Day 3: Reap the Harvest
Now it's Day 3 — harvest day. Refreshed by a good night's sleep and an emotional break from the anxiety of trying to come up with the best ideas possible, I return to the sketches. I open them all up. Almost without fail, I see things in the art that I didn't the day before. I'm more positive about my ideas and less critical about flaws. Or, I am even positive about the flaws and see them now as strengths. Even if I am not satisfied with anything yet, I have a fresh mind and am better able to self-critique. Armed with a deeper understanding of what works and what doesn't, I can return to the drawing board with more confidence. At this point, I can either choose to go with my sketches as they are (if I am happy with them), or I can make the necessary refinements. I load them into my deck and send to the client.
To summarize, I have shown you how I am able to conquer creative block in my own practice. I have outlined my steps for creating ideas, or at least creating the right environment for ideas. First, I gather and sketch reference materials without thinking about concepts. Second (and often on the next day), I sketch as many rough concepts as I can before I feel either satisfied or exhausted. Most importantly, I don't have to like any of them — and chances are I won't. Third (and again, one day later), I review my sketches, discovering value I was unable to see while in the thick of it the day before. With a renewed mind, I am able to choose the best concepts or refine them further before sending to the client.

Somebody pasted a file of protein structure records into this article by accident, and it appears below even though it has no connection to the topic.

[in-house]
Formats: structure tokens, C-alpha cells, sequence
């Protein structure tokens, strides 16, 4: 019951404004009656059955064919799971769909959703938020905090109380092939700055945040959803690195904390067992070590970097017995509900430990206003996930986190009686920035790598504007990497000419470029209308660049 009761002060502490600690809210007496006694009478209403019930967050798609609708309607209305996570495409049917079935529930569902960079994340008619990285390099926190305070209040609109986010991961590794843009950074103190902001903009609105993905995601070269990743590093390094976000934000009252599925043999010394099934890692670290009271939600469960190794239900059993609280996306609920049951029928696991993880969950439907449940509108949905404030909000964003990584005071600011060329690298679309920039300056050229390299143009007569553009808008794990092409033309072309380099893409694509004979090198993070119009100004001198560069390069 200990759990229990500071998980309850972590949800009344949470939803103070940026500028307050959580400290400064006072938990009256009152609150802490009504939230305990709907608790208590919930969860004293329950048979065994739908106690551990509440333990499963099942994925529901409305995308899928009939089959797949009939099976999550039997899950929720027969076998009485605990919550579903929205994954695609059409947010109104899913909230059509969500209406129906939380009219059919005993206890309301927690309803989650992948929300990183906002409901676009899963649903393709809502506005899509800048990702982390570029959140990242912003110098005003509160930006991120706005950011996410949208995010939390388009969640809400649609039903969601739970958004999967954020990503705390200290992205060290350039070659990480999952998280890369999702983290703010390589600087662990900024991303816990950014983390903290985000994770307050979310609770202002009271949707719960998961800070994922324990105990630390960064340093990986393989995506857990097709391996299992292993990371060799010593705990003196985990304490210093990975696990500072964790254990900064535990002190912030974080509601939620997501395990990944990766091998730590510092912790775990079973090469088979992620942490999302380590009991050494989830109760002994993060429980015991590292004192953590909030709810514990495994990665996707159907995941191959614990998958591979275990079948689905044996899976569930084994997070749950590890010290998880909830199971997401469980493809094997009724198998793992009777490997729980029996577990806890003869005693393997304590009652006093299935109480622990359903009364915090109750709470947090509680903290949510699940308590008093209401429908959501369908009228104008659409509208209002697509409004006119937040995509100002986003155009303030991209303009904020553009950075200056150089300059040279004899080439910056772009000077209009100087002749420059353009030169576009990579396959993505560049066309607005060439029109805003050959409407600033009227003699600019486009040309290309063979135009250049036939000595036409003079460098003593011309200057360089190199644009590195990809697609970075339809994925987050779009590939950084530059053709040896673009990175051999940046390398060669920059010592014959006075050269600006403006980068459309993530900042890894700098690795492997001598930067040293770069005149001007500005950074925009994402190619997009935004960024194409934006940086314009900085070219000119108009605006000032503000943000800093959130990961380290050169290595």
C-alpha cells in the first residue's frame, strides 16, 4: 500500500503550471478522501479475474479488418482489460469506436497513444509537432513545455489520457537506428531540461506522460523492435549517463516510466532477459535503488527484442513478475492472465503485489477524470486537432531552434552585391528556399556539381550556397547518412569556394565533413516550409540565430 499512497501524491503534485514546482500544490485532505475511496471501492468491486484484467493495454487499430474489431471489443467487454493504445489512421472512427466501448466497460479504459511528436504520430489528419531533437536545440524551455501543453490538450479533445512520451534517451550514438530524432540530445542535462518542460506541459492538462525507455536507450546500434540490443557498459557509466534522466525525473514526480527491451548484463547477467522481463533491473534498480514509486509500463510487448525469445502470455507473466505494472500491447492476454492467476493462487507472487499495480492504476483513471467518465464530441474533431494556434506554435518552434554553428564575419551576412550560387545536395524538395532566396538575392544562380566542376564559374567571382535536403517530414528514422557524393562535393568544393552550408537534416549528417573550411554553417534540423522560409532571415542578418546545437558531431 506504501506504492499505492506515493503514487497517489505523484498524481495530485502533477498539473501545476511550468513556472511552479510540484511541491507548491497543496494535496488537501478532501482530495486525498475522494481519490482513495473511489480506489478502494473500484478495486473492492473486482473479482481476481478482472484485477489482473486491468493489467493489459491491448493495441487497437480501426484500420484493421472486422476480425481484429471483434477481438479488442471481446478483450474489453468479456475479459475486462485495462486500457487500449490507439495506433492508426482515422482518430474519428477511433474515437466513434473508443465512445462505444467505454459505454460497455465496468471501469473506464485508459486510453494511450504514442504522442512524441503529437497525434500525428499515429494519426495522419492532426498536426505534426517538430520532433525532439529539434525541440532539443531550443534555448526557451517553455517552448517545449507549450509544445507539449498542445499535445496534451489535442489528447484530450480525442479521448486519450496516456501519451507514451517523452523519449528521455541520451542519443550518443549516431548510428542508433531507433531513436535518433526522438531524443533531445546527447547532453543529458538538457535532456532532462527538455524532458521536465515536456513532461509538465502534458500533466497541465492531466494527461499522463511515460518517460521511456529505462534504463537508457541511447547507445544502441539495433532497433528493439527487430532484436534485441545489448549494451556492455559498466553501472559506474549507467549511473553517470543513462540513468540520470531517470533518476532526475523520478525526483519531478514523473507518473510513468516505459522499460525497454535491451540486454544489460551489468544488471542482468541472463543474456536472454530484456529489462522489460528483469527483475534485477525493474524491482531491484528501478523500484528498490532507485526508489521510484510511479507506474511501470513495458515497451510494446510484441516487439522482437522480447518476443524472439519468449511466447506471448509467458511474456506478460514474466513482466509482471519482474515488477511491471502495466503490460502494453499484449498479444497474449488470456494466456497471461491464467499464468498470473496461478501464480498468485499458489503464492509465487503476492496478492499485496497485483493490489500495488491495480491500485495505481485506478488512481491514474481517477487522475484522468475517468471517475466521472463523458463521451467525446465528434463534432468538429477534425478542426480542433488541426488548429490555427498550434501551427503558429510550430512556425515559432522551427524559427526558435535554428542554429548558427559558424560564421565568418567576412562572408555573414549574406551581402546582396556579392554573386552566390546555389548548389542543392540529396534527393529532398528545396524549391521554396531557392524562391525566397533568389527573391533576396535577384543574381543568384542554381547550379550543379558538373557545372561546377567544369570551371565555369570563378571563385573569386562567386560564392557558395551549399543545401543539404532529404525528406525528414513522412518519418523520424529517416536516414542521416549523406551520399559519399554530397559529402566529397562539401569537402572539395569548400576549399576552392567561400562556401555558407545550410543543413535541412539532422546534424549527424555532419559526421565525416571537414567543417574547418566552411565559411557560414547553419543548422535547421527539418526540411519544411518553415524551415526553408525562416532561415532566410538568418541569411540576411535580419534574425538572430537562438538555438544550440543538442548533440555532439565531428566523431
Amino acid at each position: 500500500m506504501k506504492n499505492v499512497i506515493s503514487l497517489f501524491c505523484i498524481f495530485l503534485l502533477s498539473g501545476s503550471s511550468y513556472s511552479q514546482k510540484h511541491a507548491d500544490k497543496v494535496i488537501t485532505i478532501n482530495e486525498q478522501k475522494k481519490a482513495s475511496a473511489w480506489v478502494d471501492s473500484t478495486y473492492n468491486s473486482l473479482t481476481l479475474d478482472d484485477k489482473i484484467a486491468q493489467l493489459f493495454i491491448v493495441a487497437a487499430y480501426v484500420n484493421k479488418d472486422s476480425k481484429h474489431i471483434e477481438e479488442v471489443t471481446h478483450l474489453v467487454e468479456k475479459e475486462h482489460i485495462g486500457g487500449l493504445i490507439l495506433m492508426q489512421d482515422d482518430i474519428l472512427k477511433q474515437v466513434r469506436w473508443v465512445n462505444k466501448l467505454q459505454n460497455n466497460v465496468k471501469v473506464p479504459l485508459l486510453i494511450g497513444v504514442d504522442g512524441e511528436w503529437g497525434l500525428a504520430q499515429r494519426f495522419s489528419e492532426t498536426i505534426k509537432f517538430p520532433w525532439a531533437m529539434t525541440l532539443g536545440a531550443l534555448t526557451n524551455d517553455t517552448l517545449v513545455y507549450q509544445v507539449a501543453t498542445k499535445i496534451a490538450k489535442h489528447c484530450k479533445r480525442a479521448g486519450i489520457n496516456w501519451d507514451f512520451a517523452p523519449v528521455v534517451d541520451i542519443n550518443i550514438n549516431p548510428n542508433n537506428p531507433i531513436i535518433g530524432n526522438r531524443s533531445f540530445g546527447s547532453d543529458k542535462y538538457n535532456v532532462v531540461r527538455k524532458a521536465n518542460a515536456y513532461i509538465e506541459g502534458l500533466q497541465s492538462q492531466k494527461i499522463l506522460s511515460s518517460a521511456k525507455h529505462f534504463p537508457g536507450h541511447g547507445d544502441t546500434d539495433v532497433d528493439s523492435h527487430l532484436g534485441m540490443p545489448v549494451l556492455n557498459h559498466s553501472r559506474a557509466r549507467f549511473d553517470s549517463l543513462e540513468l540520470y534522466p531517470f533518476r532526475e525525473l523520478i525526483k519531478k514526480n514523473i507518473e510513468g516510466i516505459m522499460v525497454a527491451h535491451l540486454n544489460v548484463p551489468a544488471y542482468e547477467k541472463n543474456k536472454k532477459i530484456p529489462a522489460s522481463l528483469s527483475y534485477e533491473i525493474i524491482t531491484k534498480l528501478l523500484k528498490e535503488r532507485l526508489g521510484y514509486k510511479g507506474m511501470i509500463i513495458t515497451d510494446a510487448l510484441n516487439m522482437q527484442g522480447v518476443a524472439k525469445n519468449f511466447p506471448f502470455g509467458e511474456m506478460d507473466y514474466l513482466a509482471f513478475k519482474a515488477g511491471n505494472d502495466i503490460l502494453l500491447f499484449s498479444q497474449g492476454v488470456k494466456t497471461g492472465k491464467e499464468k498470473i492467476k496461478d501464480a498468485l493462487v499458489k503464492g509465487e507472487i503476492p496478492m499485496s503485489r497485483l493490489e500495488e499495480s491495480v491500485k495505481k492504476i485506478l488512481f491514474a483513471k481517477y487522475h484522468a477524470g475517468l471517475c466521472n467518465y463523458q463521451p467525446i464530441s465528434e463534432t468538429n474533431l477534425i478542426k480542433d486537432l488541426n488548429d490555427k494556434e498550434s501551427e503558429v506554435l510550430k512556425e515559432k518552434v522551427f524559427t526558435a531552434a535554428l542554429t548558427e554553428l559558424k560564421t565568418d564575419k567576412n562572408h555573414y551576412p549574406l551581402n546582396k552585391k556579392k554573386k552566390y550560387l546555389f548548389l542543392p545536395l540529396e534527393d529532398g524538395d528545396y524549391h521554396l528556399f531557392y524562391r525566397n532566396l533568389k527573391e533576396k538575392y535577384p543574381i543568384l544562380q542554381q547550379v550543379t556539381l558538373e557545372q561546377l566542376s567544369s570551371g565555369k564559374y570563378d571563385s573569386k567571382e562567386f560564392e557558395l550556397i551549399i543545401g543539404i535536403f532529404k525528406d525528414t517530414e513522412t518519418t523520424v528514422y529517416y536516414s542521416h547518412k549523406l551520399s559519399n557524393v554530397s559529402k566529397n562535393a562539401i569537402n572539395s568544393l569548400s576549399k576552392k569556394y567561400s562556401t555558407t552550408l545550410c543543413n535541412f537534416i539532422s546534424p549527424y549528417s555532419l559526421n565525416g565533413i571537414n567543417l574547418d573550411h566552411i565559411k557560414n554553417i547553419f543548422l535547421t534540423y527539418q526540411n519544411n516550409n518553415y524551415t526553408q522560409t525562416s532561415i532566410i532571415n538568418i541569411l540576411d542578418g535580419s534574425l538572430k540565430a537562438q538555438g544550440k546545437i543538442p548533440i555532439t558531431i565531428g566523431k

Creating good ideas is neither instantaneous nor easy. Like gardening, it requires work to create the optimum conditions, and above all, patience. Creative block is a hard thing to go through. It creates real anxiety and can send us into the abyss of despair if we let it. But for those willing to put up a fight, to do the hard work of being creative (someone who creates — does — things), a reward awaits on the other side.